Glancing with Style

I admit it. I’m an Apple fan boy, a somewhat critical one. For the past eighteen months, I’d been holding off opening my wallet and handing over my hard earned cash for the Apple Watch. Before, I was always a Fitbit supporter and a Garmin user for longer runs. And Apple’s entry into this space was initially a curious one for me. For watch fans, there are companies that specialize in the high end (Rolex), running (Garmin), or low end fitness trackers (Fitbit). There is overlap across segments. But note, this wasn’t a core business for the tech company.

Also, I have a rule. When it comes to the Big Apple, always wait until the second version is released. For Microsoft, the third time is usually the charm. Yet, after much hemming and hawing I finally jumped in, and I’m glad I did. First off, let me say this, “This isn’t a purchase out of necessity.” While one could argue you can’t live without a smart phone these days, the Apple Watch is more of an added feature, balancing out the iPhone experience. It enhances the phone and doubles as a solid fitness tracker. Let me talk about the highlights:

Built-In GPS: This was why I bought the watch. After three years, my Garmin was starting to wind down. Initially, I questioned the watch’s accuracy, but I think my GPS hiccuped on my first run. I know my routes fairly well and felt the watch was off by about a quarter mile. Since then, it’s been relatively spot on. Also, I love how the run starts. It has this 3-2-1 countdown that gets me moving. Yes, it has always been the little things with Apple. Adding the starting line count down was a nice touch.

The Fit: It feels great. I have two bands. They swap out fairly easily, a click on both ends of the face. However, I find that I wear the running band most of the time. For some reason, I don’t change it out often. All in all, the watch looks great. And if you want to dress it up a bit more with a leather band, you can make that happen too.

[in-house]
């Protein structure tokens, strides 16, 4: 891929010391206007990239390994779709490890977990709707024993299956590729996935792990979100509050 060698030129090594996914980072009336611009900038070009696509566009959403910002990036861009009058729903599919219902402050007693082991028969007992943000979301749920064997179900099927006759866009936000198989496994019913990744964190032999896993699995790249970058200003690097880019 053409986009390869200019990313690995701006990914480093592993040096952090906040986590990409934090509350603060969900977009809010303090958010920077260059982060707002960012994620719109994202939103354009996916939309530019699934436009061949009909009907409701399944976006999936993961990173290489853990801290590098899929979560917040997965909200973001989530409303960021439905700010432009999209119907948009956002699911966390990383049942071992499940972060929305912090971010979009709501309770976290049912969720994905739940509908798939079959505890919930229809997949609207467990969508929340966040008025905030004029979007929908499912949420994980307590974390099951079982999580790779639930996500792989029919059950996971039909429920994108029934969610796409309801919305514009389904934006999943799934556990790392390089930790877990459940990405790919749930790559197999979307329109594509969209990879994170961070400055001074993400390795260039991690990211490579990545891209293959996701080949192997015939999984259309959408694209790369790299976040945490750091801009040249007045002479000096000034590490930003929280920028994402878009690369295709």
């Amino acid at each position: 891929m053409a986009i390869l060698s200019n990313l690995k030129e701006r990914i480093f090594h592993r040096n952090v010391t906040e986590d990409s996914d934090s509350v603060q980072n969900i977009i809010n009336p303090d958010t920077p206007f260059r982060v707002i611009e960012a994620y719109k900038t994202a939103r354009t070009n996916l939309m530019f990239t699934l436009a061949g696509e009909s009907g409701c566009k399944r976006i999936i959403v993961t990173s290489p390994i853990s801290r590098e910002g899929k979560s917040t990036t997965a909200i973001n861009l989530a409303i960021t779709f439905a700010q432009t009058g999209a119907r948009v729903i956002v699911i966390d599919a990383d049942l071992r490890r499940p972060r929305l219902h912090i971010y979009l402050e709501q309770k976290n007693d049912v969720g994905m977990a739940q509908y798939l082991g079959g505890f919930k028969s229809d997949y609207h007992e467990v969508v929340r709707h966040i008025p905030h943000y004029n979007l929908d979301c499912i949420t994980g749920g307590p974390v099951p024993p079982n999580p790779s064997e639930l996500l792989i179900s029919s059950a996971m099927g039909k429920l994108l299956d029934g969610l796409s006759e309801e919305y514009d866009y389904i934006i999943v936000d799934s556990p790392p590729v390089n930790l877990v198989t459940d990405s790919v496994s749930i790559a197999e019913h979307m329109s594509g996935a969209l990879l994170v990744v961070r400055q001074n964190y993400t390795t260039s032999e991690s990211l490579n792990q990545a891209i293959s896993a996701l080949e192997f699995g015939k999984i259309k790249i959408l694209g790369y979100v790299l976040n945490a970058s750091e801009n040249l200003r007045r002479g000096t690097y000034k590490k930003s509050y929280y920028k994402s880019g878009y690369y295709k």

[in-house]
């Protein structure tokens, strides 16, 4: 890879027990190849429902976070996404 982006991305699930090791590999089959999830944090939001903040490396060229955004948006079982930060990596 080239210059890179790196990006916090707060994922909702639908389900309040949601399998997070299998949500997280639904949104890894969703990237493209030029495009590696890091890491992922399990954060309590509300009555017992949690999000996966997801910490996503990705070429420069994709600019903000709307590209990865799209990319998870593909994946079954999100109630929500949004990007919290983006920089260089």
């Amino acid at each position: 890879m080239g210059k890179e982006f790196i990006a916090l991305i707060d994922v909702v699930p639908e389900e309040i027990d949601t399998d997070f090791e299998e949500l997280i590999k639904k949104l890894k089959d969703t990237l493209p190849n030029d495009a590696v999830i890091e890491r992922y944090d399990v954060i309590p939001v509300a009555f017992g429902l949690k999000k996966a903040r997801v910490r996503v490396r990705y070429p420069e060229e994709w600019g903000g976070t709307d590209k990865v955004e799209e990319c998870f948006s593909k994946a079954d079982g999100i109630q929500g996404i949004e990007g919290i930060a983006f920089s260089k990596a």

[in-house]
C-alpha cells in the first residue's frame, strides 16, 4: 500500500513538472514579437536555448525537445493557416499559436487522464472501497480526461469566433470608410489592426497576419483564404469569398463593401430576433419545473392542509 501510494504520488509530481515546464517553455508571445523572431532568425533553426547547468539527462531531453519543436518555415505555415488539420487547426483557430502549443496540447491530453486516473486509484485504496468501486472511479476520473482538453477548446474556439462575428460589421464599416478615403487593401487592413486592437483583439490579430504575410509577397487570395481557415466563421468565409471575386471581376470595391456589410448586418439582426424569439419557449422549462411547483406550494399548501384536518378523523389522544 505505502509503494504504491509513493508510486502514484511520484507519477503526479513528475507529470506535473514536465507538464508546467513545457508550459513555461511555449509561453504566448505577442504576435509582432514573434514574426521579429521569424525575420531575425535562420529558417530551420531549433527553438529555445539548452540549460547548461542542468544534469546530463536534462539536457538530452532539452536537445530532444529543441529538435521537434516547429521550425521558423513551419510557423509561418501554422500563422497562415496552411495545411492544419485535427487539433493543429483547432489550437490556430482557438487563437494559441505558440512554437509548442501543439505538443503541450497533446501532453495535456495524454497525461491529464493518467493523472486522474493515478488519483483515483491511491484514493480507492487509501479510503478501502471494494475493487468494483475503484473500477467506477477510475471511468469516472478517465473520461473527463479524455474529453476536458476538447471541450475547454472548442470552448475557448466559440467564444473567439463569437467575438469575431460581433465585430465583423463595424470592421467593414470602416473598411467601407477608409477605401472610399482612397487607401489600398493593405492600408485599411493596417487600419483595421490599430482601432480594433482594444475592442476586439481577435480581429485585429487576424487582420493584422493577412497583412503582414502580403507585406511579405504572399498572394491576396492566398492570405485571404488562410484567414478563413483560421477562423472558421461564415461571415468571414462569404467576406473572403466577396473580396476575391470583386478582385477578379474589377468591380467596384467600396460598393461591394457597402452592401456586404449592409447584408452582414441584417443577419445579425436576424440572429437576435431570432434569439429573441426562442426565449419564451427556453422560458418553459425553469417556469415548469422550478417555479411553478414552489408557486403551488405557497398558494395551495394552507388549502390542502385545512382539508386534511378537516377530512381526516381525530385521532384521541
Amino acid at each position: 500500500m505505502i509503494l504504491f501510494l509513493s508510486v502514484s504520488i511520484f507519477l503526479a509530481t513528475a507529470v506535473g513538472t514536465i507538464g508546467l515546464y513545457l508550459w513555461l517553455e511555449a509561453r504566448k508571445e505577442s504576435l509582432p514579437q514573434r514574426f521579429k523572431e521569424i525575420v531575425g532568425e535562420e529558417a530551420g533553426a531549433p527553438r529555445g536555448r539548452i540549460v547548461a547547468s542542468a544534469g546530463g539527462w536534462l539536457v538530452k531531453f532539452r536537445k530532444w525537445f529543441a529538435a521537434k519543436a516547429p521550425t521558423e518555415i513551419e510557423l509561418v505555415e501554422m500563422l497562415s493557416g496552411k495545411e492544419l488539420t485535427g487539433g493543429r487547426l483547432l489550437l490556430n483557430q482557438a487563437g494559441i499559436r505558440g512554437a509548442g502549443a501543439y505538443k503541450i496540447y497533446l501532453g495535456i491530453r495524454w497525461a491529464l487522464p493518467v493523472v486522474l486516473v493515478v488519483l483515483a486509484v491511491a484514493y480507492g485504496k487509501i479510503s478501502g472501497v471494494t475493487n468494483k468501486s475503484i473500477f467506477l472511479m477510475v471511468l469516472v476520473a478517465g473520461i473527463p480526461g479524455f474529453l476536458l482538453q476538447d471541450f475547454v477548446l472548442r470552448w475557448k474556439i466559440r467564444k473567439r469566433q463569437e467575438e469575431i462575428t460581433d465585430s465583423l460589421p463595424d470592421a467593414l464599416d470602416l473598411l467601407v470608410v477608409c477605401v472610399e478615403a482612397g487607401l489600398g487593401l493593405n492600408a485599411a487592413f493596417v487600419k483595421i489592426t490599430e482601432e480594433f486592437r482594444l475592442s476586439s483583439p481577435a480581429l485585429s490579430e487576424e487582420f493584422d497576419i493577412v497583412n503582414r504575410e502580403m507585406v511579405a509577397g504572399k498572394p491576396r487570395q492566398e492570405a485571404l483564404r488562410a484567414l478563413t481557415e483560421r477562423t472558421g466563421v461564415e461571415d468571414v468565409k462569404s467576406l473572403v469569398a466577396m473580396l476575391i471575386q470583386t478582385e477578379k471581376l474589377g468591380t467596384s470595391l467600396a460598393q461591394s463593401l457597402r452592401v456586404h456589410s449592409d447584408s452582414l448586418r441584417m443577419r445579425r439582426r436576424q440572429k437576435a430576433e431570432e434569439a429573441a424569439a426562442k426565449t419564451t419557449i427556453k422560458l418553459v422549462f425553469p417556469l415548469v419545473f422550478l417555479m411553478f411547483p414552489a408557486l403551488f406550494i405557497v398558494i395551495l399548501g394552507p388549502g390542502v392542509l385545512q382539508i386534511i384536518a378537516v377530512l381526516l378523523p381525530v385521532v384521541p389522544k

Fitness Goals: This interface differs greatly from the Fitbit community. I feel I’m in less of a step war and focused on my overall health. Fitbit was fine for awhile, almost insane. I found myself walking around the neighborhood ten to midnight just to win step competitions. Crazy? Yeah. Fun? Most of the time.

But I really like the Apple view of the world. There are three rings. One for moving calories, another for exercise, and the last for simple standing. It’s less about the competition and more about me. Also, you have to work to close the rings. I walked all over three Disney Parks, recorded 30,000+ steps, yet failed to close all three rings one day. While walking, your heart rate has to reach a certain level to close the exercise ring. You can walk for hours and not record enough true activity to hit the goal. Yes, this is brutal, but probably a truer view of overall health.

As a side note, the Fitbit social features are far superior. With the WatchOS interface, It’s somewhat clunky to find friends, cheer, scowl, or beat your family in a step war.

Battery Life: Before purchase, this was my biggest worry. I had visions of four hours. And my Fitbit can go days without a charge. Yet, these fears never really came about. I found I always got at least a solid day out of the watch. And it charges relatively quickly. We’ll see if this holds. Over time, lithium ion batteries do erode. Let’s hope that new battery breakthrough happens sooner rather than later.

Notifications: These work like a champ. I like to think I glance with style now. If a text comes in, I see it immediately. Even if my phone is handy, I find I’d rather answer back with the watch. The precanned responses handle most things, and I like using the writing tool. It is more than solid. And as dumb as it may sound, I really don’t stare at my phone as much anymore. Apple created the clawed hand/tilted head problem, at least they are trying to solve it. Now, these notifications can get out of hand. Between Slack, Apple News, Facebook, Mail, etc., you might find yourself glancing with style a little more than necessary. Overtime, the barrage of notifications can wear down your battery. The lesson here is to take the time to tune these in the watch app on your phone. You’ll be glad you did.

The Remote: I like to use the watch to control the Apple TV. It works better than the packaged in version that came with the device.

Other Surprises: Most of the apps that have been updated for the new OS work fairly well. Mostly, I use Slack, Things, Messenger, and one of the sleep tracking applications (Note, Fitbit still excels here too). Also, I think it’s really cool when Mickey shouts out the time.

So, what’s the final verdict? Is this a home run device? No. But it will help sell phones. Also, it’s probably needed as Android has several different watches on the market. There are also other strategic reasons for the watch’s operating system. Android runs on billions of devices. Linux too. And the elephant in the room is Microsoft. Windows remains supreme on over 1.5 Billion devices and is a multi-platform option. WatchOs is a solid proto-type for small form factor, low power option devices. If Apple ever wants to make washing machines, expand deeper into televisions, build refrigerators, or create the next gadget we never knew we needed, they have a smaller footprint OS to build upon. Hey, you gotta cut your teeth somewhere.